Pia uses fresh tomatoes to make her parmigiana; when those aren’t in season, San Marzano whole Roma tomatoes are great for the sauce. Pia cooked her eggplant on Nancy’s big, round griddle; I like to brush my slices of eggplant with olive oil, and put them on a big sheet pan under the broiler to get them deep golden brown (see it here). I also am adding a little garlic to the sauce; Pia did not. Pia says to look for very firm, solid eggplant; those have fewer seeds.
In a 4-quart heavy saucepan, heat 2 tablespoons of olive oil over medium heat. Add the garlic and cook just until fragrant but not browned, about 30 seconds. Add the tomatoes and a handful of the torn basil leaves. Season with about 1 tablespoon of salt. Bring to a boil, then reduce the heat, cover, and simmer until the tomatoes are broken down and a the mixture is saucy, about 45 minutes, stirring occasionally. Taste and add more salt if needed.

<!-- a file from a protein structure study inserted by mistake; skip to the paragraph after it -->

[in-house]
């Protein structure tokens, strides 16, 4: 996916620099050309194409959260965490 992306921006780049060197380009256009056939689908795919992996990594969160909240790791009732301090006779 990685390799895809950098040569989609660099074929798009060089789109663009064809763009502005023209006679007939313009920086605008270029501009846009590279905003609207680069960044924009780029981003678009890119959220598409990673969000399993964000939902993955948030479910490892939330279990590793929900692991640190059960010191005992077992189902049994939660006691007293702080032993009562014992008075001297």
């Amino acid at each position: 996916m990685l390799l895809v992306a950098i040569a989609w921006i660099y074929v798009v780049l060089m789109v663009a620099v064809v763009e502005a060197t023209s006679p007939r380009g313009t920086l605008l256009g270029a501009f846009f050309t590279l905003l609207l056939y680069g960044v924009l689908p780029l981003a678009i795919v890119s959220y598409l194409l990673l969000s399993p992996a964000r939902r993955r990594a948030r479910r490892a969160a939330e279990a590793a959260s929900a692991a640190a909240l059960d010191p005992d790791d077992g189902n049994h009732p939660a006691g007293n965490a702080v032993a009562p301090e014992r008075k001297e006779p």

Meanwhile, brown the eggplant. Line a heavy duty sheet pan with foil (nonstick foil works well) or parchment paper. Move a rack in the oven to the second shelf below the broiler. Brush both sides of the eggplant slices lightly with olive oil, and lightly salt them. Place the eggplant on the sheet pan and place under the broiler until deep golden brown, then flip the eggplant and brown the other side. Repeat with remaining eggplant.
Heat the oven to 375˚F and place a rack in the center of the oven.
Spoon a bit of the sauce in the bottom of a large casserole dish (or 13x9x2-inch baking pan). Place the eggplant over the sauce in a single layer in the bottom of the dish. Sprinkle the eggplant generously with mozzarella, parmesan, torn basil leaves, and sauce. Repeat, using all of the eggplant in three layers. Top with the whole basil leaves and finish with sauce and cheese. There may be some sauce, cheese, and eggplant leftover but it's better to have more than enough.
Bake the eggplant for about 45 minutes, or until the cheese is melted and golden brown.